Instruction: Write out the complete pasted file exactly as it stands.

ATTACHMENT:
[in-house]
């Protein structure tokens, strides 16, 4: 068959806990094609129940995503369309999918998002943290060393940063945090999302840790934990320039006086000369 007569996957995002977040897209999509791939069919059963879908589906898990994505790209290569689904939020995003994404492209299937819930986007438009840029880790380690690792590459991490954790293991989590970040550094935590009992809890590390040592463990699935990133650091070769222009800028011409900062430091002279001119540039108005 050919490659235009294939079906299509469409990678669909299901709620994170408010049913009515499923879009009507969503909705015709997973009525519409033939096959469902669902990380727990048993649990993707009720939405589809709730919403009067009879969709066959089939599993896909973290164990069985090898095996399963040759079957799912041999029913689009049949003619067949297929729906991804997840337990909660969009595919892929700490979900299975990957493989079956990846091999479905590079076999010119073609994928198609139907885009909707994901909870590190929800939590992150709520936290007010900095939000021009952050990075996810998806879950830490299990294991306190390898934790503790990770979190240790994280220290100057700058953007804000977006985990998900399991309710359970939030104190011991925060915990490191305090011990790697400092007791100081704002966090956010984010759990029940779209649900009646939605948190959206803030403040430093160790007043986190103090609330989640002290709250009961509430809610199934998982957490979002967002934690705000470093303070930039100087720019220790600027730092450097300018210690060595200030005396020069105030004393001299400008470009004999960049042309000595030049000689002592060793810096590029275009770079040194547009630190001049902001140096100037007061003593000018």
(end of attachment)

[in-house]
């Protein structure tokens, strides 16, 4: 068959806990094609129940995503369309999918998002943290060393940063945090999302840790934990320039006086000369 007569996957995002977040897209999509791939069919059963879908589906898990994505790209290569689904939020995003994404492209299937819930986007438009840029880790380690690792590459991490954790293991989590970040550094935590009992809890590390040592463990699935990133650091070769222009800028011409900062430091002279001119540039108005 050919490659235009294939079906299509469409990678669909299901709620994170408010049913009515499923879009009507969503909705015709997973009525519409033939096959469902669902990380727990048993649990993707009720939405589809709730919403009067009879969709066959089939599993896909973290164990069985090898095996399963040759079957799912041999029913689009049949003619067949297929729906991804997840337990909660969009595919892929700490979900299975990957493989079956990846091999479905590079076999010119073609994928198609139907885009909707994901909870590190929800939590992150709520936290007010900095939000021009952050990075996810998806879950830490299990294991306190390898934790503790990770979190240790994280220290100057700058953007804000977006985990998900399991309710359970939030104190011991925060915990490191305090011990790697400092007791100081704002966090956010984010759990029940779209649900009646939605948190959206803030403040430093160790007043986190103090609330989640002290709250009961509430809610199934998982957490979002967002934690705000470093303070930039100087720019220790600027730092450097300018210690060595200030005396020069105030004393001299400008470009004999960049042309000595030049000689002592060793810096590029275009770079040194547009630190001049902001140096100037007061003593000018």